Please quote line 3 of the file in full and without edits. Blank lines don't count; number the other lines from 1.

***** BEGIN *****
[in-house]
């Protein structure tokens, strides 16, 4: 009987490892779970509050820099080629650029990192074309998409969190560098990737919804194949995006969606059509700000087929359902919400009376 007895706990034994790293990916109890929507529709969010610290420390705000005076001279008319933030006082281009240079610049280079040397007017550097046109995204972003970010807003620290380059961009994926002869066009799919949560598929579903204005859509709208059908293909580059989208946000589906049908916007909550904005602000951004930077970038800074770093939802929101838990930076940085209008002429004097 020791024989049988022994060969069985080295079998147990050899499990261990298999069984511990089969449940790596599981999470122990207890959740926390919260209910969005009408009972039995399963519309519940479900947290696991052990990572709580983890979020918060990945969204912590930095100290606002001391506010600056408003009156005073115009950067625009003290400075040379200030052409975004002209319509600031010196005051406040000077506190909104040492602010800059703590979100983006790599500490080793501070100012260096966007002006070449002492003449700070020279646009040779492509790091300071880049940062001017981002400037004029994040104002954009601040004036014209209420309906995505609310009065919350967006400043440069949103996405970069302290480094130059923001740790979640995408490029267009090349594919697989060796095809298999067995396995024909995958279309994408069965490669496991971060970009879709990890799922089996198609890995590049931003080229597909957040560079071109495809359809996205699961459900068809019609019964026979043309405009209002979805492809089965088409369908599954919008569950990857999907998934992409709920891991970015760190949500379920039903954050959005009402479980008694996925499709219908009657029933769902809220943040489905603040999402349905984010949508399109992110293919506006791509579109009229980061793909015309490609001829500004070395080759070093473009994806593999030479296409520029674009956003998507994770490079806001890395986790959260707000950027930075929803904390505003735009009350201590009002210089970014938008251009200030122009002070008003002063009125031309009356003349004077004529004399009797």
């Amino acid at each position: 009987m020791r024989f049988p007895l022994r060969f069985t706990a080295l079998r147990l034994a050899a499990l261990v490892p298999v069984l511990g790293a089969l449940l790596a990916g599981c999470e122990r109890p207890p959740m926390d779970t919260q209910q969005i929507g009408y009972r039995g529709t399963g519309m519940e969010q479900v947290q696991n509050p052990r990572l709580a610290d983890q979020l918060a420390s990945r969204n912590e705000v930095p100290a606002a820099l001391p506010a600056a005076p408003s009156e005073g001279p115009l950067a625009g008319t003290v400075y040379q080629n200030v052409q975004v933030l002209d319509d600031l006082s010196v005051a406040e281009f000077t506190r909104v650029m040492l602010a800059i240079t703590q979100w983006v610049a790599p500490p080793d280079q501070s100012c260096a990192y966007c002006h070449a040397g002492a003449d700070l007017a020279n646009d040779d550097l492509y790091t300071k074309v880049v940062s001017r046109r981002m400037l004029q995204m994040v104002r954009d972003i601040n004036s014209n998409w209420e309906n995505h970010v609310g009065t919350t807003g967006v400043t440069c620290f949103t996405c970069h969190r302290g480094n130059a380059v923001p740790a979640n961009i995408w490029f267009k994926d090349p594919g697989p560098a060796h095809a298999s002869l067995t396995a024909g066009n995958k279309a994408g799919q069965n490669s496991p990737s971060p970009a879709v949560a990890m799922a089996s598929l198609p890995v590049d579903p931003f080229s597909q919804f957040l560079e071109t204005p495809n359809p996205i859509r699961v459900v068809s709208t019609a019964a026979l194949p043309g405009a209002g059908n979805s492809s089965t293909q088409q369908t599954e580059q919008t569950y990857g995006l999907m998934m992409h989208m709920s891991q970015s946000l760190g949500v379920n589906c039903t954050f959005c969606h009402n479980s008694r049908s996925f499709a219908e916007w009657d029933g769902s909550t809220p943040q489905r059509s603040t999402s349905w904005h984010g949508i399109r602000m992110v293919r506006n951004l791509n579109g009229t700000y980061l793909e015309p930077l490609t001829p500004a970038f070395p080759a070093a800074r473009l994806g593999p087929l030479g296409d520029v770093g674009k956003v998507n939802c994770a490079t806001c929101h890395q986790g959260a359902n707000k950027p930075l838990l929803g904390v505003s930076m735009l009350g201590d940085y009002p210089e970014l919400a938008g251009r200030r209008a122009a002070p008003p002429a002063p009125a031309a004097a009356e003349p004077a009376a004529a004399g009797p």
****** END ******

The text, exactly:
């Amino acid at each position: 009987m020791r024989f049988p007895l022994r060969f069985t706990a080295l079998r147990l034994a050899a499990l261990v490892p298999v069984l511990g790293a089969l449940l790596a990916g599981c999470e122990r109890p207890p959740m926390d779970t919260q209910q969005i929507g009408y009972r039995g529709t399963g519309m519940e969010q479900v947290q696991n509050p052990r990572l709580a610290d983890q979020l918060a420390s990945r969204n912590e705000v930095p100290a606002a820099l001391p506010a600056a005076p408003s009156e005073g001279p115009l950067a625009g008319t003290v400075y040379q080629n200030v052409q975004v933030l002209d319509d600031l006082s010196v005051a406040e281009f000077t506190r909104v650029m040492l602010a800059i240079t703590q979100w983006v610049a790599p500490p080793d280079q501070s100012c260096a990192y966007c002006h070449a040397g002492a003449d700070l007017a020279n646009d040779d550097l492509y790091t300071k074309v880049v940062s001017r046109r981002m400037l004029q995204m994040v104002r954009d972003i601040n004036s014209n998409w209420e309906n995505h970010v609310g009065t919350t807003g967006v400043t440069c620290f949103t996405c970069h969190r302290g480094n130059a380059v923001p740790a979640n961009i995408w490029f267009k994926d090349p594919g697989p560098a060796h095809a298999s002869l067995t396995a024909g066009n995958k279309a994408g799919q069965n490669s496991p990737s971060p970009a879709v949560a990890m799922a089996s598929l198609p890995v590049d579903p931003f080229s597909q919804f957040l560079e071109t204005p495809n359809p996205i859509r699961v459900v068809s709208t019609a019964a026979l194949p043309g405009a209002g059908n979805s492809s089965t293909q088409q369908t599954e580059q919008t569950y990857g995006l999907m998934m992409h989208m709920s891991q970015s946000l760190g949500v379920n589906c039903t954050f959005c969606h009402n479980s008694r049908s996925f499709a219908e916007w009657d029933g769902s909550t809220p943040q489905r059509s603040t999402s349905w904005h984010g949508i399109r602000m992110v293919r506006n951004l791509n579109g009229t700000y980061l793909e015309p930077l490609t001829p500004a970038f070395p080759a070093a800074r473009l994806g593999p087929l030479g296409d520029v770093g674009k956003v998507n939802c994770a490079t806001c929101h890395q986790g959260a359902n707000k950027p930075l838990l929803g904390v505003s930076m735009l009350g201590d940085y009002p210089e970014l919400a938008g251009r200030r209008a122009a002070p008003p002429a002063p009125a031309a004097a009356e003349p004077a009376a004529a004399g009797p």